- Family is always a great business model. // Disney is built on families. Families go to movies in droves. We buy Disney+ because of our kids. We take our children and grandchildren to Disney theme parks. We travel together to these environments as a family unit. Many of our churches have the same resonance and attraction when thinking about kids ministry. The churches that will survive on the other side of this crisis are doubling down on serving their families and are finding new ways to connect with the families in their communities. Kids ministry has always been a way to grow your church. That was true before the Coronavirus pandemic and will be true long after it.
J.Crew: Not “Prepped” for The Future
J.Crew was an American multichannel specialty retailer that offered a wide assortment of women’s, men’s, and children’s apparel. They were known for producing a “preppy” look across every possible bag, sweater, shirt, and dress that you could think of. At one point, this company had over 450 outlets across the country. They were a multibillion dollar a year organization. J.Crew has been around for over 70 years, but in the middle of the Coronavirus crisis, they filed for bankruptcy.
J.Crew was drowning in debt and having been slow to pivot in previous years, it finally succumbed to that debt.
It’s not that the online game beat them. It’s the fact that they were not able to pivot fast enough and instead held onto old models that required them to sustain incredible amounts of debt to the point where they just couldn’t pay those debts any more. There are some heavy lessons we can learn from J.Crew’s experience.
- Government liquidity won’t save all churches. // How do I be honest and clear in this moment without causing unnecessary pain? I’m thankful for the government bailouts that are helping so many churches and ministries across the country. Many of us are able to keep our people employed and remain liquid as an organization because of that support. We’re thankful for that support and that it is keeping people employed in this moment. However, there will be an end to the resources that are currently available from the federal government. At some point, churches with heavy debt loads won’t survive. This is a sober reality that we need to seriously consider as we think about what’s happening at our churches now and as we look to the future.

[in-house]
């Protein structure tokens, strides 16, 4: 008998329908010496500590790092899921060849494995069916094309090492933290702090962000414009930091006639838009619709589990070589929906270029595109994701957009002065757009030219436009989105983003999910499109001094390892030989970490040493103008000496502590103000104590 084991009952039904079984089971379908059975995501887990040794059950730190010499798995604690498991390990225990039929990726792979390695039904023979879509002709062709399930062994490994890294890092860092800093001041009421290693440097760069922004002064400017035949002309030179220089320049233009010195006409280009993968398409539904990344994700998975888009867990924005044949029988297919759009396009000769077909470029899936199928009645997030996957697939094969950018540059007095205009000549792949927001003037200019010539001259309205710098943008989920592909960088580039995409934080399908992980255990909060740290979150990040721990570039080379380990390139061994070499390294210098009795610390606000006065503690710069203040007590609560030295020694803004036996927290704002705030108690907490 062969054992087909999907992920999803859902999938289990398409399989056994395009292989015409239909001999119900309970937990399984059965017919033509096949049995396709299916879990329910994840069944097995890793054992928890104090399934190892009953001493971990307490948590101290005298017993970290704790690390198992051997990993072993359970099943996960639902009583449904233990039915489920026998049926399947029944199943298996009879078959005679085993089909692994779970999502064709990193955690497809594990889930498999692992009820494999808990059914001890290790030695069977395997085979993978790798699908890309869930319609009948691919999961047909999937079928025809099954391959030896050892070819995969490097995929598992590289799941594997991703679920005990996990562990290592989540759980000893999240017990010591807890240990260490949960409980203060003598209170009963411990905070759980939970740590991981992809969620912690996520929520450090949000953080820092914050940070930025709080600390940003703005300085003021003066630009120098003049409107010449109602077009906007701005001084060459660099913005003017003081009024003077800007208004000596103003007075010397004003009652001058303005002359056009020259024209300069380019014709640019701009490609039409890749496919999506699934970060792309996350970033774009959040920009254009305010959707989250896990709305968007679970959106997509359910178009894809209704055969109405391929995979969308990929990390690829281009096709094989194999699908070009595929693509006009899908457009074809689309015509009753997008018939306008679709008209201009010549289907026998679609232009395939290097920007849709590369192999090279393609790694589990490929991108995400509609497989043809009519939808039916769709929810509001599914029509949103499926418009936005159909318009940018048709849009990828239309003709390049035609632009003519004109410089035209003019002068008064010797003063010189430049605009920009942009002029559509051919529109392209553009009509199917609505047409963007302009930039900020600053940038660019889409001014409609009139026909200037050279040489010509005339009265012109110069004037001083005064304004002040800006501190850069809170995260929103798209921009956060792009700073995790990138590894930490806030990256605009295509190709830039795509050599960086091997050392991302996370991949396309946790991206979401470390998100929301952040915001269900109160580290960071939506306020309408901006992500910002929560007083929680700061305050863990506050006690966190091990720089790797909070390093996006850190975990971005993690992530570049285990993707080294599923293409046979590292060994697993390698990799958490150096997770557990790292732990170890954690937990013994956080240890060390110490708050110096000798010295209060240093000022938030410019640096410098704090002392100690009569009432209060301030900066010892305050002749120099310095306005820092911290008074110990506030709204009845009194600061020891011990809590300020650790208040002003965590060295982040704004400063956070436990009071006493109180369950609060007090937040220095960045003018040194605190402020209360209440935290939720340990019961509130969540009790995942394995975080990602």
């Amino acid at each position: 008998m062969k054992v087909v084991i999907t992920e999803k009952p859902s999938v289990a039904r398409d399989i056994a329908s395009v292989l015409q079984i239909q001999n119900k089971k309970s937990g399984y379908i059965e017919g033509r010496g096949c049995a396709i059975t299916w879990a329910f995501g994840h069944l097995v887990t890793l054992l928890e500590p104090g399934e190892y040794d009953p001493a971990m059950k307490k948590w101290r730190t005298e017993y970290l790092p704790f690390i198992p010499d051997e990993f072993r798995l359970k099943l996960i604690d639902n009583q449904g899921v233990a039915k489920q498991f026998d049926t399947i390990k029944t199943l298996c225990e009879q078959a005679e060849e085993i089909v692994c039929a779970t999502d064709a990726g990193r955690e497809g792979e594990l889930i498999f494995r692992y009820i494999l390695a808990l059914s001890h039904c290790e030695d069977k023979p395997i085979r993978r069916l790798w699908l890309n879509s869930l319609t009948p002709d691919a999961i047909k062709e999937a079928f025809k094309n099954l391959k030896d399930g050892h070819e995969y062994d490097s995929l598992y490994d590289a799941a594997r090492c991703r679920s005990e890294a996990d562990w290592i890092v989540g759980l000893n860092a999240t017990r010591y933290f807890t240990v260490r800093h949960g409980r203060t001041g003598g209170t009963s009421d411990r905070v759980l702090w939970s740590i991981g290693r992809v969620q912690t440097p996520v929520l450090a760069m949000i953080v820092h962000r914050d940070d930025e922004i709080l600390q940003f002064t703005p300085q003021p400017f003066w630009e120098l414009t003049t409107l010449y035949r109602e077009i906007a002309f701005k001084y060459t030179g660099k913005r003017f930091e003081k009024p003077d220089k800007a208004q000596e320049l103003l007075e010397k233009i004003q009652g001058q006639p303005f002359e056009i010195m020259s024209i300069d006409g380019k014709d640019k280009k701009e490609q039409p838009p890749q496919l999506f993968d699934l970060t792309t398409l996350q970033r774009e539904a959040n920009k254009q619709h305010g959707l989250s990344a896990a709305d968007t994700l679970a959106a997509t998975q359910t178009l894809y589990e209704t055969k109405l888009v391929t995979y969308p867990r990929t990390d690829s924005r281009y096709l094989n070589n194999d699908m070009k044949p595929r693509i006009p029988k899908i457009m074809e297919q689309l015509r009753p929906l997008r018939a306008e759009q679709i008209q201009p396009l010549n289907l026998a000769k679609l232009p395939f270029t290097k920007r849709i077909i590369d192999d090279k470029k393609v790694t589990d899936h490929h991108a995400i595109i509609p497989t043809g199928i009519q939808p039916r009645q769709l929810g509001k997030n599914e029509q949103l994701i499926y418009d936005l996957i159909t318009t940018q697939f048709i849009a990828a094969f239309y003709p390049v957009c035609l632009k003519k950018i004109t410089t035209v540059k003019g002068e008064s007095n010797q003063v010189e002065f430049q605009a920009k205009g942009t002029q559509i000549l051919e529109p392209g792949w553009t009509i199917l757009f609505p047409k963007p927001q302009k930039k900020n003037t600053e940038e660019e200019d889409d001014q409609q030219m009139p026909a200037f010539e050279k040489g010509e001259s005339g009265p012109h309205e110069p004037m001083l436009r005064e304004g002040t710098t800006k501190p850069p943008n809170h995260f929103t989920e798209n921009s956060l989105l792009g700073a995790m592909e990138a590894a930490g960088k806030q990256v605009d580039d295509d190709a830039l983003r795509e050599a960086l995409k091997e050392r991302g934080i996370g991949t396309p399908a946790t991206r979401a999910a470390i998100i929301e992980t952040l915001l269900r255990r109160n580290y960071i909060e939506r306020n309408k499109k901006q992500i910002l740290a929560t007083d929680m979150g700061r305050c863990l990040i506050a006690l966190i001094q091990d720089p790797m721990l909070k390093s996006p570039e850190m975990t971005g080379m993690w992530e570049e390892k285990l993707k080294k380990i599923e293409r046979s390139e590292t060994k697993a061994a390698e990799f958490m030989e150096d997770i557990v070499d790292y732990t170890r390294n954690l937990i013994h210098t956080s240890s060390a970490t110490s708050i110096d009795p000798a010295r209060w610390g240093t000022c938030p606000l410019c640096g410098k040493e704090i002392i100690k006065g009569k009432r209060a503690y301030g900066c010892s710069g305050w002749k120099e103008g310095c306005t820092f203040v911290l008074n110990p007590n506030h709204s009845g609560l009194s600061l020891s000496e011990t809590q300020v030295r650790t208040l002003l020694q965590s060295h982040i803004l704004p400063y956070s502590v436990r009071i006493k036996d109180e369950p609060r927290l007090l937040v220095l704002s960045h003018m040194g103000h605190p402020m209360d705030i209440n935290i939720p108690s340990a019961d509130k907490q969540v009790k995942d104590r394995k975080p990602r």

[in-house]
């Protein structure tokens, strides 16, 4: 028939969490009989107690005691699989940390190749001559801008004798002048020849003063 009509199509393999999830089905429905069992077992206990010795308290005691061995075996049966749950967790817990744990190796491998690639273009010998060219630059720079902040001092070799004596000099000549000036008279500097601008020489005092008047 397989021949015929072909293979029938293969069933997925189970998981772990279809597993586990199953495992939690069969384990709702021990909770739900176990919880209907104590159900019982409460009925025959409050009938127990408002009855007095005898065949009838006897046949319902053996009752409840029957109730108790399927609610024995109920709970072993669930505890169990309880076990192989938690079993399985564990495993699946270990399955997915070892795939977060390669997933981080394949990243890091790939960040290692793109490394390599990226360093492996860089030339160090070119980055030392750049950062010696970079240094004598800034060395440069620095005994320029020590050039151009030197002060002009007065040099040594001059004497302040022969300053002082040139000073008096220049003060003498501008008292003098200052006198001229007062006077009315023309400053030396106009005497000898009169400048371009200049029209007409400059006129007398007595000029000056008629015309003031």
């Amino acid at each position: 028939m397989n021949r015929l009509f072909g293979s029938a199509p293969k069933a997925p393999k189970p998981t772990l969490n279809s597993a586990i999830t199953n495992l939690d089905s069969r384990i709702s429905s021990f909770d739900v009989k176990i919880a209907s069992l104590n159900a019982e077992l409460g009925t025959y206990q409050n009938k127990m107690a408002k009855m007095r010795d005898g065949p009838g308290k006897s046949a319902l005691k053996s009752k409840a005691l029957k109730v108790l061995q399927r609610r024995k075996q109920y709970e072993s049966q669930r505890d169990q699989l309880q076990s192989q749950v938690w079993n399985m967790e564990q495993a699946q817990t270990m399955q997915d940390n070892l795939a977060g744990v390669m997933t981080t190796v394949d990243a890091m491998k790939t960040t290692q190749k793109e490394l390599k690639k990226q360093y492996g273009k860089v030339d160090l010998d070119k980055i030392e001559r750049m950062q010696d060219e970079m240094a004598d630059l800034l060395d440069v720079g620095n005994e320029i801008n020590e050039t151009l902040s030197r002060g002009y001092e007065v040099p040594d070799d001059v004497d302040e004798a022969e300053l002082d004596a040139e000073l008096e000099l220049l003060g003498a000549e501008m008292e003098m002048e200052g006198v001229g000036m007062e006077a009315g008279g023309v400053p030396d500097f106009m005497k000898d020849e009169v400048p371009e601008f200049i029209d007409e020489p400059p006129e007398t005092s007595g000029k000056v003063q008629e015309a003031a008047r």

- 30% of retailers are considered junk debt. // When looking at this issue of debt and how it’s impacting organizations, it goes without saying that the retail sector is a mess. There are wide swaths of the industry that are carrying incredible amounts of debt to try to sustain their beautiful facades in malls across the country. As we see that sector continue to shift in the coming years, we’ll see many more of these kinds of bankruptcies like J.Crew. This creates a tremendous opportunity for churches like yours and mine. If your church is looking for a new location in a strip mall down the road or even in a premium retail space, keep a careful eye on the locations close to you. In the coming months and years, we’re going to see a historic rise of availability in retail space. Our churches may be able to occupy some of that space at low cost. Some of that may come through us structuring creative leasing opportunities or buying out entire properties at pennies on a dollar for what they were built. Banks are trying to get out from underneath the debt. The crash of retail across the country will create new opportunities for churches who are looking for spaces to expand and serve the needs of their community.
- Get cash on your balance sheet. // For years there’s been an interesting conversation brewing within executive pastor circles around how much cash a ministry should carry. Depending on who you talk to, it’s anywhere between three months to six months to maybe even over a year of cash reserves to help plan for a moment like this. Churches that decided to spend all their cash and never retain any kind of cash reserves are going to struggle in the coming months and years. One of the things that Coronavirus has taught us through cases like J.Crew is that we need to be organizations that earn interest, not pay interest. Don’t take a self-righteous position of saying that you don’t pay interest to anyone or that you don’t carry any debt. Your church needs to be earning interest and carrying cash reserves. You need to have money in the bank that you can use during a crisis like the one we’re experiencing now. It’s been encouraging and inspiring to see churches across the country who have planned and been able to deploy their resources to make a difference in their communities. Those churches will do an amazing job in the coming months and years.